The most common test is the frontal crash test, performed by both organizations. The procedures are a bit different, but the application of the results is more or less the same. Car buyers do not usually have a preference between the two regarding frontal crash tests.
NHTSA’s approach involves having the entire front end of the vehicle crash into a solid barrier at a speed of 35 mph. An average size male dummy and a small-frame female dummy are usually used during the simulation, and both test dummies wear seatbelts throughout.
The test aims to replicate a head-on collision between two vehicles traveling at average speeds, with particular attention paid to the vehicle’s weight.
With the IIHS test, two different collisions are simulated, using a male and female dummy in both cases. Like the NHTSA test, both test dummies wear seatbelts throughout. Ratings are also based on the damages to the vehicle’s structural integrity, the performance of airbags, and the crash injury analysis of the test dummies.
Similar to the frontal test, the moderate overlap frontal crash test is based on simulating a real-world head-on collision. However, this is where the similarity between the two crash tests ends.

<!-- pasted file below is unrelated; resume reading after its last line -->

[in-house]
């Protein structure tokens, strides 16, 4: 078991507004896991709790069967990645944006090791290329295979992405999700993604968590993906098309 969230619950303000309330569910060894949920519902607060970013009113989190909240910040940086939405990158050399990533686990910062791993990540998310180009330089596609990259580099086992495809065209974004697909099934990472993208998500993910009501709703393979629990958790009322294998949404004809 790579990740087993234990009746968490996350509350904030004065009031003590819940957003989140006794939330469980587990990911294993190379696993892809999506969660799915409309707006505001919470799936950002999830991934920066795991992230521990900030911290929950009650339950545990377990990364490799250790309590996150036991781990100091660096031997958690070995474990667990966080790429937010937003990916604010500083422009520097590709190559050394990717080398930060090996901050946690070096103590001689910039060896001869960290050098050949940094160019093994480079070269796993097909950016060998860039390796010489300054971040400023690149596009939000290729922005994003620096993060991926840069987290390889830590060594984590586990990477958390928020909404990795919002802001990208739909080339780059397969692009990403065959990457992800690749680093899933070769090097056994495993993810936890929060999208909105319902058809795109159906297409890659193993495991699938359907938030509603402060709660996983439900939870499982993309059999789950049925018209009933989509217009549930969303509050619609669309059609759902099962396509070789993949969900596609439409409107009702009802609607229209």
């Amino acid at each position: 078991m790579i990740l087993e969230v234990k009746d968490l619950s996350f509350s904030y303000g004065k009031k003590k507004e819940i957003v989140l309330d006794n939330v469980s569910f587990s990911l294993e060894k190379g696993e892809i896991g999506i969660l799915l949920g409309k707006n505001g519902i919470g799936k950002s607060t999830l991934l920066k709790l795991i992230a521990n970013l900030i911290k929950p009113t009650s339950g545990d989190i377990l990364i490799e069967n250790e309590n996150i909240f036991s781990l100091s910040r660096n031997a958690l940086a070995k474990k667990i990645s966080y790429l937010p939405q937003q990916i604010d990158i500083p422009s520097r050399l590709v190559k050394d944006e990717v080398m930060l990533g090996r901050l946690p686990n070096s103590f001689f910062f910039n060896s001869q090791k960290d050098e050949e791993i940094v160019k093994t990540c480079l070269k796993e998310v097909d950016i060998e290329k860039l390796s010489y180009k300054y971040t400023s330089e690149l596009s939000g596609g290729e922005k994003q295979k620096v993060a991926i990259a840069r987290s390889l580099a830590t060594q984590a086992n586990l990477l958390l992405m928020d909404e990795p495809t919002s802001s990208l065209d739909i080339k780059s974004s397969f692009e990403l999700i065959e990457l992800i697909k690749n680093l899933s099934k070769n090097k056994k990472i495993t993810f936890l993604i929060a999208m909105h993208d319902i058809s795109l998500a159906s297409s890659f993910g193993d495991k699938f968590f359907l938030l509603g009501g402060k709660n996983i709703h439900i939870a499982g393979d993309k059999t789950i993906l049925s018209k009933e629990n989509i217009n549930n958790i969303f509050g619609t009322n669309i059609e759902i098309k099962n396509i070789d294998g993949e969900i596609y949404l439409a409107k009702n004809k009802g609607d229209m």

The slight difference is that the collisions are not dead center but adjusted slightly to the left or right to simulate real-world scenarios. This is why this frontal test is sometimes referred to as a frontal offset test.
40% of the frontal width of the car is crushed into a barrier to determining the level of damage the car will sustain, as well as the expected extent of injuries to passengers.
Depending on which side of the car’s width the impact is made, the test can be referred to as a passenger-side small overlap frontal crash test or a driver-side small overlap frontal crash test.
The IIHS was the first to introduce this type of frontal test, focusing more on the car’s structural performance. On the other hand, the NHTSA pays more attention to the performance of the seatbelt and airbags deployment facility.